He moves through the foyer like a ghost. Blink and you'll miss him.

She misses him.

She tries to goad him, but he doesn't look up at her. He keeps his eyes firmly on the desk. He tells her his team are all capable doctors. He tells her they all know their jobs. His hand incessantly rubs his right thigh.

Wilson asks him time and time again to come throw things off the balcony with him, but he says he has work to do then ignores him as he stares at some paperwork because paperwork is what normal better people do, his hand unconsciously rubbing away.

He goes home and sits on the couch. He doesn't bother to turn on the lights. He just gazes at the blank television set as he rubs his thigh. He doesn't see anything wrong with it. He's all better now. That's what they told him. This is what better people do. They watch the television. He's watching the television. Just like a normal better person.

He agrees with her. He agrees with everyone. She could tell him the sky was red and he would agree. A patient dies. He agrees with her when she calls him into her office and tells him it's a bad thing. He hangs his head and says he's sorry. He agrees with her when she tells him to do better next time, but she can see him, rubbing his thigh under the table.

He's useless now she tells Wilson callously. Good for nothing except clinic duty.

He stumbles out onto the balcony and lights a cigarette with fumbling hands. He draws the smoke into him and squeezes his eyes tight shut against the pain. He rubs hard and fast. It's nothing. It will go away. It's all in his mind. He's better now.

He doesn't want to go back there. If he's not better they'll send him back there and keep him there until they decide he is. That's what they said.

The cop watches him as he slowly makes his way around the clinic. He's slower now, cautious… afraid. If he went over there and tapped him on the shoulder he'd probably jump three feet. He smiles to himself. He knew he'd win in the end. It was just a matter of knowing how.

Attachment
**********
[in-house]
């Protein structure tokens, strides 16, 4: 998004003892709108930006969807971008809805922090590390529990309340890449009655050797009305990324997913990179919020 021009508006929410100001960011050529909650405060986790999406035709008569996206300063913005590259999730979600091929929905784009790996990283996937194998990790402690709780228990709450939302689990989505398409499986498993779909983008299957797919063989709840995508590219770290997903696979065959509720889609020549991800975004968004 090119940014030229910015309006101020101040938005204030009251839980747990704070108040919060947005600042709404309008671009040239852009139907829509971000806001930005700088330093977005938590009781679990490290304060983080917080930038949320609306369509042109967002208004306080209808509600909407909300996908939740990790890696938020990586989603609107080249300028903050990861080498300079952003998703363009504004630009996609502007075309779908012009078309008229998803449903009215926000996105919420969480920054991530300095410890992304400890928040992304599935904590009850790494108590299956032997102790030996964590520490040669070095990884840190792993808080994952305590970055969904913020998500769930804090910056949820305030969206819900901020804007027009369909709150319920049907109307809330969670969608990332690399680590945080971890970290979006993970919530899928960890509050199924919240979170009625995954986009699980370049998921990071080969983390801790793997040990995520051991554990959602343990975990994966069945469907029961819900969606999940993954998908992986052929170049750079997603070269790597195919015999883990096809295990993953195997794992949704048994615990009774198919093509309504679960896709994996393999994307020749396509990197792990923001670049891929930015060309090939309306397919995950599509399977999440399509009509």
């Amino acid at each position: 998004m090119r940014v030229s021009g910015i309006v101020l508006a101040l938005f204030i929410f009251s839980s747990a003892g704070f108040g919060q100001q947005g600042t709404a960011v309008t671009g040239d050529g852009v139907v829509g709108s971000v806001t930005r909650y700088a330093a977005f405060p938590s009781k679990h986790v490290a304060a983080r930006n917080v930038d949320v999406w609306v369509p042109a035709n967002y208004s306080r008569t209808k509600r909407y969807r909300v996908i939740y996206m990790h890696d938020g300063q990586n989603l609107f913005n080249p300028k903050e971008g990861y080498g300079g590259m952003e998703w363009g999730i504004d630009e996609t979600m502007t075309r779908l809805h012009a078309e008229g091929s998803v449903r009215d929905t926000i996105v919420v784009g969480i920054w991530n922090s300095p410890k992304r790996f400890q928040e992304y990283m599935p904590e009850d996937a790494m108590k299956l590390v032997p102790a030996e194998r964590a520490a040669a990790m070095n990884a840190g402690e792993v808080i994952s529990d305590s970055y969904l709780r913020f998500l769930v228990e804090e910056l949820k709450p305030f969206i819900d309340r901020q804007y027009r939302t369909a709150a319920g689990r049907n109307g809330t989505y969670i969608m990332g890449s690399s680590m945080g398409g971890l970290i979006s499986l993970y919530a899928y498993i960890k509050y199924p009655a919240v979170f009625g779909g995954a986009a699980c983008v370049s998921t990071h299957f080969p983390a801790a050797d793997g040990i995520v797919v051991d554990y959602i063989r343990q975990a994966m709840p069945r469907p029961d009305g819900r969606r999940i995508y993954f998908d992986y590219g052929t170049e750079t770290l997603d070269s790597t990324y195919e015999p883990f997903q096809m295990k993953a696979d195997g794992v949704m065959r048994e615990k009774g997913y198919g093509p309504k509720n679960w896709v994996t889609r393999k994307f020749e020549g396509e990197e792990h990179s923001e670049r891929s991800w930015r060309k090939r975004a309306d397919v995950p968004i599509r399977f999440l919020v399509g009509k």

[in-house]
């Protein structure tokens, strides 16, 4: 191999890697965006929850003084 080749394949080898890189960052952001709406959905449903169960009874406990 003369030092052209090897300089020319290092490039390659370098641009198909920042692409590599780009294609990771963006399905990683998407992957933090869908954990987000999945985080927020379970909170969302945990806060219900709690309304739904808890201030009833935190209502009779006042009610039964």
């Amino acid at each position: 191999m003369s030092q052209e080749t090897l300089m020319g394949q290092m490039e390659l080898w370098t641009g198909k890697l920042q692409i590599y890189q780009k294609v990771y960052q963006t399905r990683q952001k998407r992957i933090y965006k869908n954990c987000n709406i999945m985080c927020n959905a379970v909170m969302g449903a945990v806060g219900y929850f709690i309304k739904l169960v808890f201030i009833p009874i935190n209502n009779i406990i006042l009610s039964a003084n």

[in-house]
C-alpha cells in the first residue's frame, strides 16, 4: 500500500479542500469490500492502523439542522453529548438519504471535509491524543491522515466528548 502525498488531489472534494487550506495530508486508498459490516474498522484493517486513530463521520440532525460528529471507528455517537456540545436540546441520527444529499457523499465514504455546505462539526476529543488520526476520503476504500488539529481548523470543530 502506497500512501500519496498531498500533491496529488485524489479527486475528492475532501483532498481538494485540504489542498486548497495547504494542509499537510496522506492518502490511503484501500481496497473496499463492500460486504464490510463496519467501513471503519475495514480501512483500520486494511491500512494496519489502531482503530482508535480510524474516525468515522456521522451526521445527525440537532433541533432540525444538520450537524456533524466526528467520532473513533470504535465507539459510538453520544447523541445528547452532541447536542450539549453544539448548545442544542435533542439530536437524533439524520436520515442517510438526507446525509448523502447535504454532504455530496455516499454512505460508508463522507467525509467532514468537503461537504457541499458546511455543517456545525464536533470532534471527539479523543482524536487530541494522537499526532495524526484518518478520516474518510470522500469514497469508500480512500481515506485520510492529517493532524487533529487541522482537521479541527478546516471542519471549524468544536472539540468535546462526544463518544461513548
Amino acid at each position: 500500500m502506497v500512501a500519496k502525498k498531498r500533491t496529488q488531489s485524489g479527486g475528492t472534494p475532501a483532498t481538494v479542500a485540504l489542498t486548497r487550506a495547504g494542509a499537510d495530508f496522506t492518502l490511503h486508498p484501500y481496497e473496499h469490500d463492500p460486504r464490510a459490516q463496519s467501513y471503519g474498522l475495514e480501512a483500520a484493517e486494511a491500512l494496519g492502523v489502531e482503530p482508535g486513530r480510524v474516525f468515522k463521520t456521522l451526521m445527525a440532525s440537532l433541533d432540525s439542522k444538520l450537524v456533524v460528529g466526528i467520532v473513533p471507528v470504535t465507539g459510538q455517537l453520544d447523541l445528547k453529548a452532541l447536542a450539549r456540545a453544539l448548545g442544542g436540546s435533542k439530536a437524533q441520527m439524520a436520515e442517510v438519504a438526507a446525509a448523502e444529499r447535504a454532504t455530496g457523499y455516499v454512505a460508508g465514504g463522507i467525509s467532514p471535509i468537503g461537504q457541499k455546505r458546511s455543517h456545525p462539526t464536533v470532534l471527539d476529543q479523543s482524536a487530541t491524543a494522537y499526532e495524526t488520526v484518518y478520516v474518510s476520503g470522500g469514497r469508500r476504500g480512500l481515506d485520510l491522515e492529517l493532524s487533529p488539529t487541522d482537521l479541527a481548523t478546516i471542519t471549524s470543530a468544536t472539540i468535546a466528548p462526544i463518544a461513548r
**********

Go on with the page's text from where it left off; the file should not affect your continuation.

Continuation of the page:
His heart clenches. It's been tight since the moment he woke up this morning. His hand shook as he shaved, trying not to look at the man in the mirror. His tie feels like it is a noose. He wants to loosen it, but he's too afraid. It's Thursday. He must look normal and better on a Thursday. He has to go there.

He hopes and prays he looks like a normal better person. He knows he has been a good boy, but they don't. Never trust an addict. Never turn your back on an addict or they'll be pawning your grandmother's wedding ring for their next hit. And he was just a filthy addict. That's what they had told him. You can't trust an addict. You can't trust him.

They'll look at him with their hard suspicious eyes and tell him what to do. And he'll drop his pants, pee in the cup and do exactly what they want because addicts don't get any say in the matter. They just do as they are told. They do exactly as they are told.

He can't put his foot down. It hurts so much. He stares at it like he's never laid eyes on it before. Silent tears leak from his eyes. He can't understand why it is betraying him. He leans over the piano and grips the sides in pain and frustration. They said he's better. Why doesn't his leg understand?